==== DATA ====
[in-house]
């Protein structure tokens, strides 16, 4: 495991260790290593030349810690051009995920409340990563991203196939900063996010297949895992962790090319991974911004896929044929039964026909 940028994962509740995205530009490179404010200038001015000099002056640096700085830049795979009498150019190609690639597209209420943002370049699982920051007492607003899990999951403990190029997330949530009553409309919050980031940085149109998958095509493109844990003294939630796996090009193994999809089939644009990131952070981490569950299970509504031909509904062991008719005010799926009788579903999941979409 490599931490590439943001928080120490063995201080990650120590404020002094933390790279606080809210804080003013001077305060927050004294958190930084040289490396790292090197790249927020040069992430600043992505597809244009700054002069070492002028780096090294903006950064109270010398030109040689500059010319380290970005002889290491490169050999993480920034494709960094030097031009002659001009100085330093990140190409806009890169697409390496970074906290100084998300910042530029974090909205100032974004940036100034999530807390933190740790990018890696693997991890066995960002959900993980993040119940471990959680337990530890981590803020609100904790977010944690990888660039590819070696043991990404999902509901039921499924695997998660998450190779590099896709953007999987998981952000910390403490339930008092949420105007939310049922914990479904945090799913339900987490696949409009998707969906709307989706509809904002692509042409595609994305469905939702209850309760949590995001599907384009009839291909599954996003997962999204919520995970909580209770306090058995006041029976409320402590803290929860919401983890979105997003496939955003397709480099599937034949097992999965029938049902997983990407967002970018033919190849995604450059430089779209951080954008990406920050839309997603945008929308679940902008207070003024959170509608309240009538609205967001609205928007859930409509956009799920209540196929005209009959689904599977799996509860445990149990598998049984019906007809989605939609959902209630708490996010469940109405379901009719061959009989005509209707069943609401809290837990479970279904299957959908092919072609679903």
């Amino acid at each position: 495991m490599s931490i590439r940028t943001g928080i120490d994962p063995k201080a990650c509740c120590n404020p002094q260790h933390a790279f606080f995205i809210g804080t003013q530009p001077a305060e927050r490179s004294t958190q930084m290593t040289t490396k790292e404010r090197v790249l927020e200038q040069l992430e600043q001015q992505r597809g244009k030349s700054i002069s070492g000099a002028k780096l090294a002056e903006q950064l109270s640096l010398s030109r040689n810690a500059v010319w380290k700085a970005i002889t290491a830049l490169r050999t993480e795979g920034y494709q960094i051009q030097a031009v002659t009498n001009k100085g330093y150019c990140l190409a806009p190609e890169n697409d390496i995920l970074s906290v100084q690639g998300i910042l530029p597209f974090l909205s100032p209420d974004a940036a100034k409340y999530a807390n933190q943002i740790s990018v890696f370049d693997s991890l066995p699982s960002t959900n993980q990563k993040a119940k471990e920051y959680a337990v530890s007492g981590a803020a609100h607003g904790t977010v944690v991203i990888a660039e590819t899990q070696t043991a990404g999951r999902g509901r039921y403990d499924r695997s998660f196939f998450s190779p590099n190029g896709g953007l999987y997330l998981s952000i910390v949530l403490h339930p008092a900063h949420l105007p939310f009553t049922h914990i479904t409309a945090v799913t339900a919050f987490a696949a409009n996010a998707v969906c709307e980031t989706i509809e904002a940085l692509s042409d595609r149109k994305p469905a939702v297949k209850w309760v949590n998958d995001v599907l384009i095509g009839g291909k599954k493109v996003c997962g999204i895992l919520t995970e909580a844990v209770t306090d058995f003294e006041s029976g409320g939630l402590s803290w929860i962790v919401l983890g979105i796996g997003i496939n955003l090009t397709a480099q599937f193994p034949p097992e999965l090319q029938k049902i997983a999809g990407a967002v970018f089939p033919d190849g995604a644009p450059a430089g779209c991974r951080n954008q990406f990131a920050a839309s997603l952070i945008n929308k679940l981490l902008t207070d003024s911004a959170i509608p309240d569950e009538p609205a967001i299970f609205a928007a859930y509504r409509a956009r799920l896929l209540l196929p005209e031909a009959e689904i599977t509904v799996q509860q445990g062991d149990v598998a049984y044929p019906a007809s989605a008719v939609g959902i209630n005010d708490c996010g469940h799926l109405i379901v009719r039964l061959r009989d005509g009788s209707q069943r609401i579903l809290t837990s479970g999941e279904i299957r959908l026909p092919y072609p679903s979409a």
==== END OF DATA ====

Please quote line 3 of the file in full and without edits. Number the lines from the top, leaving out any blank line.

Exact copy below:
């Amino acid at each position: 495991m490599s931490i590439r940028t943001g928080i120490d994962p063995k201080a990650c509740c120590n404020p002094q260790h933390a790279f606080f995205i809210g804080t003013q530009p001077a305060e927050r490179s004294t958190q930084m290593t040289t490396k790292e404010r090197v790249l927020e200038q040069l992430e600043q001015q992505r597809g244009k030349s700054i002069s070492g000099a002028k780096l090294a002056e903006q950064l109270s640096l010398s030109r040689n810690a500059v010319w380290k700085a970005i002889t290491a830049l490169r050999t993480e795979g920034y494709q960094i051009q030097a031009v002659t009498n001009k100085g330093y150019c990140l190409a806009p190609e890169n697409d390496i995920l970074s906290v100084q690639g998300i910042l530029p597209f974090l909205s100032p209420d974004a940036a100034k409340y999530a807390n933190q943002i740790s990018v890696f370049d693997s991890l066995p699982s960002t959900n993980q990563k993040a119940k471990e920051y959680a337990v530890s007492g981590a803020a609100h607003g904790t977010v944690v991203i990888a660039e590819t899990q070696t043991a990404g999951r999902g509901r039921y403990d499924r695997s998660f196939f998450s190779p590099n190029g896709g953007l999987y997330l998981s952000i910390v949530l403490h339930p008092a900063h949420l105007p939310f009553t049922h914990i479904t409309a945090v799913t339900a919050f987490a696949a409009n996010a998707v969906c709307e980031t989706i509809e904002a940085l692509s042409d595609r149109k994305p469905a939702v297949k209850w309760v949590n998958d995001v599907l384009i095509g009839g291909k599954k493109v996003c997962g999204i895992l919520t995970e909580a844990v209770t306090d058995f003294e006041s029976g409320g939630l402590s803290w929860i962790v919401l983890g979105i796996g997003i496939n955003l090009t397709a480099q599937f193994p034949p097992e999965l090319q029938k049902i997983a999809g990407a967002v970018f089939p033919d190849g995604a644009p450059a430089g779209c991974r951080n954008q990406f990131a920050a839309s997603l952070i945008n929308k679940l981490l902008t207070d003024s911004a959170i509608p309240d569950e009538p609205a967001i299970f609205a928007a859930y509504r409509a956009r799920l896929l209540l196929p005209e031909a009959e689904i599977t509904v799996q509860q445990g062991d149990v598998a049984y044929p019906a007809s989605a008719v939609g959902i209630n005010d708490c996010g469940h799926l109405i379901v009719r039964l061959r009989d005509g009788s209707q069943r609401i579903l809290t837990s479970g999941e279904i299957r959908l026909p092919y072609p679903s979409a």